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Equality & the Declaration of Independence

By Kyle Roberts

“All men are created equal” is perhaps the least understood and most abused phrase in American Independence literature.

As with most other historical concepts – stripped of original context – it has come to be the philosophical authority for virtually every social doctrine, special interest persuasion, international proceeding, and progressive ideology.

As a side note, this phrase and the paragraph it belongs to have almost entirely overshadowed the actual Declaration of Independence.

Most people memorize, or are familiar with, the first two paragraphs. Yet these are only the philosophical reasoning and authority for the last paragraph – the most important paragraph in defense of State Sovereignty.

It is the last paragraph that declares independence: “That these United Colonies are, and of Right ought to be Free and Independent States; that they are Absolved from all allegiance to the British Crown…”

Another critical feature is Jefferson’s direct transition from Colonies to Free and Independent States. But, the last paragraph and the subject of Independent States is a theme for another article.

Our immediate concern regards the word equality and the various styles in which it was used during the founding era.

There were many usages of the terms equal and equality present in governmental dialogue of Independent America. In general themes, there were five common usages.

Two came from Locke, a third was best expressed by John Taylor of Caroline, another related directly to “freemen,” and a fifth was propagated by the Scottish Common Sense school of Philosophy under the pen of Francis Hutcheson (whom Jefferson was heavily influenced by).

THE FIRST LOCKEAN PRINCIPLE OF EQUALITY held that no man has a natural or God-given right to rule over another person.

There were some who used this argument as an invalidation of the institution of slavery. However in the main, it was used only against the regal doctrine of divine right of kings.

In other words, most who embraced this idea extended its implications only to those who ruled over them – to kings – but not to those whom they ruled over.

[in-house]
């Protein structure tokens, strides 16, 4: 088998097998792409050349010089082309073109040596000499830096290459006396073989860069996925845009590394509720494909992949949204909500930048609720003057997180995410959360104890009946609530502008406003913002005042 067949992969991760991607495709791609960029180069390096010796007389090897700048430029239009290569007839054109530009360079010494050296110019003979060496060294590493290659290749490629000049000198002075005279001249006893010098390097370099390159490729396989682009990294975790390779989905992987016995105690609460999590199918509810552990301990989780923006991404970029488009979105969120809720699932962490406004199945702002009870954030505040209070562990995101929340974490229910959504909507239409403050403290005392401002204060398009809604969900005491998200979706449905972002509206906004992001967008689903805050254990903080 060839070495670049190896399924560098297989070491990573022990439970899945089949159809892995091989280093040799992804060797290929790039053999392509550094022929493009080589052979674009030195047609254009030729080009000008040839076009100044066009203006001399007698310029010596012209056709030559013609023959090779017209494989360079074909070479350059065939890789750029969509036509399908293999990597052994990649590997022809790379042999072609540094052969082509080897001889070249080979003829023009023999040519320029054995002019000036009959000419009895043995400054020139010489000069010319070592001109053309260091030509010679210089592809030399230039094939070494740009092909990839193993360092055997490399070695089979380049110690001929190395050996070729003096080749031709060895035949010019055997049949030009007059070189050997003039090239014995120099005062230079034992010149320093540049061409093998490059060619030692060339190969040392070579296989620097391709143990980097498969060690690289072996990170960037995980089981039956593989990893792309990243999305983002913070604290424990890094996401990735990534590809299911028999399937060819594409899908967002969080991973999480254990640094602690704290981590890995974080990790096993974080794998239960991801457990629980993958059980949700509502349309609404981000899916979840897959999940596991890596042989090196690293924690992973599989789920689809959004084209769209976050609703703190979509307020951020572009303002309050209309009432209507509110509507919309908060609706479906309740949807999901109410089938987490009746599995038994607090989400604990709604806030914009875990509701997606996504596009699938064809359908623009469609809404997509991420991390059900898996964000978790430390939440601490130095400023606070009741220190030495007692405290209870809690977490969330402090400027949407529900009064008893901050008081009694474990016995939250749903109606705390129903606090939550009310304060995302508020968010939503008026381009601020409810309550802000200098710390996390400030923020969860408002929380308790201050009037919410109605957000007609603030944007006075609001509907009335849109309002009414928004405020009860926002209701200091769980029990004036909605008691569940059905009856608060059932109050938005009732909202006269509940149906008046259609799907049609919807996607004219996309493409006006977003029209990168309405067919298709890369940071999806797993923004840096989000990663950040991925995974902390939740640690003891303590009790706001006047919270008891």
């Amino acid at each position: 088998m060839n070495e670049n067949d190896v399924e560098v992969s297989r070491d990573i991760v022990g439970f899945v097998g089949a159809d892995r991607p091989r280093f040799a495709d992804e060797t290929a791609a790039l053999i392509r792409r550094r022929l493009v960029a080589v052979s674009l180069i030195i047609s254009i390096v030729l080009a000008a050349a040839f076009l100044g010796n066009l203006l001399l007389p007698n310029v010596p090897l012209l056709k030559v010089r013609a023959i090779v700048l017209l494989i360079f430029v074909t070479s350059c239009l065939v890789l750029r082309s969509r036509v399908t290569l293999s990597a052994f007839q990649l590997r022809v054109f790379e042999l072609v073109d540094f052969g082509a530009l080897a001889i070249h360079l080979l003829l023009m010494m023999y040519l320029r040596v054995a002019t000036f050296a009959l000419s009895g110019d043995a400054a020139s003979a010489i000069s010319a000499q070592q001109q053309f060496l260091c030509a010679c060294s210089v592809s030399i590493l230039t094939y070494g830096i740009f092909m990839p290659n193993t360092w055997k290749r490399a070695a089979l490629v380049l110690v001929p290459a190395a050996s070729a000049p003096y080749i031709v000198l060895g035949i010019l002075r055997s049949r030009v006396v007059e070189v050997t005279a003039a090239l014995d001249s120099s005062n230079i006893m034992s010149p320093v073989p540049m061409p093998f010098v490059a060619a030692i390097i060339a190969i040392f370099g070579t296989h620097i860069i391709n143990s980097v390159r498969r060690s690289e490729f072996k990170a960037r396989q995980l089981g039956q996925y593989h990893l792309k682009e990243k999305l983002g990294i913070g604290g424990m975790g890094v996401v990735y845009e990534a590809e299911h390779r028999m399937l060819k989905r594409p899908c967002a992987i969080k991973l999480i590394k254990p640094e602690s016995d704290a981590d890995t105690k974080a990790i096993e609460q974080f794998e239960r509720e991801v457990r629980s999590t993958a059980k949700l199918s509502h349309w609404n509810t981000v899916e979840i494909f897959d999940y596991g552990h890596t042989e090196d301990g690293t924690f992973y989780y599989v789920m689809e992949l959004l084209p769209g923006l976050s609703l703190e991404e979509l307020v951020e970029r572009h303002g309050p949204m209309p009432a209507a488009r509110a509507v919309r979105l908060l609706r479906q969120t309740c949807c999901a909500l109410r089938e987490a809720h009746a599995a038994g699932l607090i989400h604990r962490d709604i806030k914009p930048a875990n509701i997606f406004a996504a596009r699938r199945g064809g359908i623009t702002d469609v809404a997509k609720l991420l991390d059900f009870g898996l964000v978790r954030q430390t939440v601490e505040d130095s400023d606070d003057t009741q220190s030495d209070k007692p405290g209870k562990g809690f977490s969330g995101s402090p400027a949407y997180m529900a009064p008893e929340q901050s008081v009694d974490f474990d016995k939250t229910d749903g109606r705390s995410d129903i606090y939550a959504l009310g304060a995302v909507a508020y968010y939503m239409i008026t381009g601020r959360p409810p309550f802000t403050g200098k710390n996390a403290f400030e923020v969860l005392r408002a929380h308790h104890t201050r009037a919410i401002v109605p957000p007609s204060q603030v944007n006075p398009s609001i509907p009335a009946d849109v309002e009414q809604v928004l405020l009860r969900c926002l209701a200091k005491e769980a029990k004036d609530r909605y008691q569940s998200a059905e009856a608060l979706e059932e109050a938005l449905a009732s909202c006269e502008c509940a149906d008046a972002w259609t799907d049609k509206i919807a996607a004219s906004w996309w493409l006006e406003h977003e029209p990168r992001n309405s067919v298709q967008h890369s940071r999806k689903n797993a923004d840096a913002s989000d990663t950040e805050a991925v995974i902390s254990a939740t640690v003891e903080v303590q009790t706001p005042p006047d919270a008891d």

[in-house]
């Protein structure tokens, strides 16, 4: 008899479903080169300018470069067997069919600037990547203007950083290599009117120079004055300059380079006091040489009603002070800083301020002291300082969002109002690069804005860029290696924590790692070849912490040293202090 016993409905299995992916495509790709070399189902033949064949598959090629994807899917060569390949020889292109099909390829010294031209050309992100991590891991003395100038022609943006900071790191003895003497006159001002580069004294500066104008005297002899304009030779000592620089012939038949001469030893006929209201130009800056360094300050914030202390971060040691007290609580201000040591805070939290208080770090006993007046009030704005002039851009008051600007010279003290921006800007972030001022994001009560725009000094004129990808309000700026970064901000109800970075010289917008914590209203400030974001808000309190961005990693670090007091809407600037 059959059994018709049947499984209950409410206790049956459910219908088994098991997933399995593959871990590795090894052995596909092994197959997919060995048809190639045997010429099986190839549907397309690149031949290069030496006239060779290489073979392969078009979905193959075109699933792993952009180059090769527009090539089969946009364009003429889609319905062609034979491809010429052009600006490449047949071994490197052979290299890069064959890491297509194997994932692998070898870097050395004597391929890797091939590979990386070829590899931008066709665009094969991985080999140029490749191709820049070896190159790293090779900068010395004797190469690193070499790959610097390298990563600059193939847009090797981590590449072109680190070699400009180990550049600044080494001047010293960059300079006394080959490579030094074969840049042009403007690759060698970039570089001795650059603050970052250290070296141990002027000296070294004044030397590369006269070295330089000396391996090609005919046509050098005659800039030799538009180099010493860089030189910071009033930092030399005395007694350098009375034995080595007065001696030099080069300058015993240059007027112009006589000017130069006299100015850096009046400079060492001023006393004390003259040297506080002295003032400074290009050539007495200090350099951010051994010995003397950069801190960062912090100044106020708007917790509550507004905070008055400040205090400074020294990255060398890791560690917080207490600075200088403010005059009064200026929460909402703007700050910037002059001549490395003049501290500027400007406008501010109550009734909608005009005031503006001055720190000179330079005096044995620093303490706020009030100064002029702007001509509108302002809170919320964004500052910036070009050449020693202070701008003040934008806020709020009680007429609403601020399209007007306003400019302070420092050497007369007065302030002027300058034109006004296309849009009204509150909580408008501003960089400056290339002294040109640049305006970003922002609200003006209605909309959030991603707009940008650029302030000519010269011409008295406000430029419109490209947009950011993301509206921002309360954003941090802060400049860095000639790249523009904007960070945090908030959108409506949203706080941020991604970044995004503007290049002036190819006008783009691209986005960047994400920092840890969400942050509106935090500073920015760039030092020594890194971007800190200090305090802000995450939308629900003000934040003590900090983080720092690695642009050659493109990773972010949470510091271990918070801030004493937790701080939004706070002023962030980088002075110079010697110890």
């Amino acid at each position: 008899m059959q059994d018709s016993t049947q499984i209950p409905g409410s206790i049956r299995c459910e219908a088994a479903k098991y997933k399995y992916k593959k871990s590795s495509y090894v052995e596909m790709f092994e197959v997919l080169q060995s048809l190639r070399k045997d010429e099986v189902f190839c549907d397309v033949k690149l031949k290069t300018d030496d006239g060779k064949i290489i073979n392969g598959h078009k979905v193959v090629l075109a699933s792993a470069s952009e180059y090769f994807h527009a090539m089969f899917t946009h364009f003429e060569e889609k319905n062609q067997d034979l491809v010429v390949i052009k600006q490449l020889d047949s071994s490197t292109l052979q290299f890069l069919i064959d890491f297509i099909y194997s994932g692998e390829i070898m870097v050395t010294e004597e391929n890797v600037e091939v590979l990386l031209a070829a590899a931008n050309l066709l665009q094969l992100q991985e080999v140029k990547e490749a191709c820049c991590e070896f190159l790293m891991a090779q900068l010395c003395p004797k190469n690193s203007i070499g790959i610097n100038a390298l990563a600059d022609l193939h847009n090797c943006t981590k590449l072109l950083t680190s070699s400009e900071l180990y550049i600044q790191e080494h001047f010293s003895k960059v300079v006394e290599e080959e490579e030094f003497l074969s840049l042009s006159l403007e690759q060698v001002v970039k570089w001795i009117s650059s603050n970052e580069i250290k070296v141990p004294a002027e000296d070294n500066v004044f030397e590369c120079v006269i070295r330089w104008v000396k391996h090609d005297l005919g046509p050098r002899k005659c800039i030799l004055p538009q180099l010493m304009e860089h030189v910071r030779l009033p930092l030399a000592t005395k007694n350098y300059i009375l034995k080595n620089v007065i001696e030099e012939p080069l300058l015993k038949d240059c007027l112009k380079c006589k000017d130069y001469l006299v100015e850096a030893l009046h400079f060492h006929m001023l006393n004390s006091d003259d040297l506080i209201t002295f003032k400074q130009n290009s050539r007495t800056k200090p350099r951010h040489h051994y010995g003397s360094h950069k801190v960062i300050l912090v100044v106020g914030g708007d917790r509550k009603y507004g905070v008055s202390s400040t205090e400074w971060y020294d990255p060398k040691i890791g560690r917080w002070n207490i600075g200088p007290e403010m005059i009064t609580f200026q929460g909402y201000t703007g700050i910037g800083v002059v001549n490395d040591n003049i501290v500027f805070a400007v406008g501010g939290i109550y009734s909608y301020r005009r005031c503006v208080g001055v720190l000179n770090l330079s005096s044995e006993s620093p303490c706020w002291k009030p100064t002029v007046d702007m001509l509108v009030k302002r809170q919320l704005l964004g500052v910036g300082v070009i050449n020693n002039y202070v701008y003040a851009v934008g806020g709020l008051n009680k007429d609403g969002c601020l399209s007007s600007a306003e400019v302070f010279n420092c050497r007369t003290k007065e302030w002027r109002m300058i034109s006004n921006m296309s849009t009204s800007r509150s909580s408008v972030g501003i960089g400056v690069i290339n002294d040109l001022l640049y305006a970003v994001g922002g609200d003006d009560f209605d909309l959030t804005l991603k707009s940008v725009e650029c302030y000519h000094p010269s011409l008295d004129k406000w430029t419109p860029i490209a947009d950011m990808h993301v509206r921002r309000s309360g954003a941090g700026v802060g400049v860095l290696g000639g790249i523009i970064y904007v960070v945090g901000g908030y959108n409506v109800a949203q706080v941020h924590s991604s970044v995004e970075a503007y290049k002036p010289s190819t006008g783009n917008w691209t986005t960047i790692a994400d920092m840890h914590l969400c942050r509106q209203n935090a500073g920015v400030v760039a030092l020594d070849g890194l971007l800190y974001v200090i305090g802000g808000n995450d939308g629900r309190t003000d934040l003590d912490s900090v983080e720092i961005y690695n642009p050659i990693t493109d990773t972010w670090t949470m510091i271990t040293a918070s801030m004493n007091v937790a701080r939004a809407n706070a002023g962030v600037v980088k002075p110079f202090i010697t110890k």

Those who held positions of power and responsibility did so by graces of the people. They stood in their position on grounds of good behavior and if that trust was violated they were promptly removed.

It was that relation, between kings and subjects, that almost all Americans agreed all men were created equal. Birth or position does not automatically separate a man from his fellows and grant him special dispensation to exercise authority over them.

THE SECOND LOCKEAN PRINCIPLE OF EQUALITY derives from the premise that human beings are born with a blank slate – a tabula rasa.

Aristotle was the first to propose this idea. He described the mind of man as an unwritten tablet and only gains knowledge by experience and sense perception.

Thomas Aquinas, Francis Bacon, David Hume, John Locke and others whose writings heavily influenced the founders embraced this idea.

Essentially adult human beings are a product of social and familial tradition, time, circumstance, and individual experience. A natural philosophical development of this belief is education is critically important to the formation and operation of a good society.

Since all men are born equally ignorant, they must be taught how to be a good citizen and what proper conduct is within a free republic. Jefferson latched on to this idea with his whole heart. Virtually to his death he preached on the theme of education as the safeguard of lasting liberty.

This theme has modern undertones in the writings of Freud, Dewey, and other social engineers.

THE THIRD IDEA OF EQUALITY was directly concerned with morality.  The average 18th century person was steeped in the belief of an afterlife and final judgment.

The existence of deity was a social given as was the belief that all men – black and white – were directly accountable to Him; and thus were equally bound by moral duties with obligation and authorization to perform them.

John Taylor of Caroline was arguably the most outspoken advocate of this opinion. Though writing after the revolutionary era, he claimed his opinions accurately represented the true approach of the great American revolutionaries.

He felt most historical forms of government motivated man’s evil tendencies and thus corrupted his moral sense. But if the government were properly framed and it’s policies were true to the promotion of man’s honorable tendencies then man would be most inclined to perform his moral duty.

Such duties included hard work, self accountability, industry, education, along with the defense of freedom of religion, speech, press, inquiry, adequate division of power between sovereigns, elections by freemen, and representative democratic forms.

The equality thus shared by all men was no trivial abstraction but one they were obliged to defend here for they would be accountable for it before the King of kings.

THE FOURTH VIEW OF EQUALITY had direct reference to men – specifically “freemen.”

The word “men” in the phrase “all men are created equal” has, in our day, been extrapolated to include all human beings regardless of race, age, or gender. Whether this is acceptable or not in the legal American tradition is not relevant here. We are solely concerned with its substantive meaning then.

This idea of equality is the most common reference used today: that of equality under the law. What is missed in this argument is that during the founding era women, slaves, and children had no legal standing politically or in the courts.

Traditionally, Freemen were those who were not tied – or bound – to the land as in medieval feudalism. In America it excluded indentured servants, domestic servants, and of course slaves.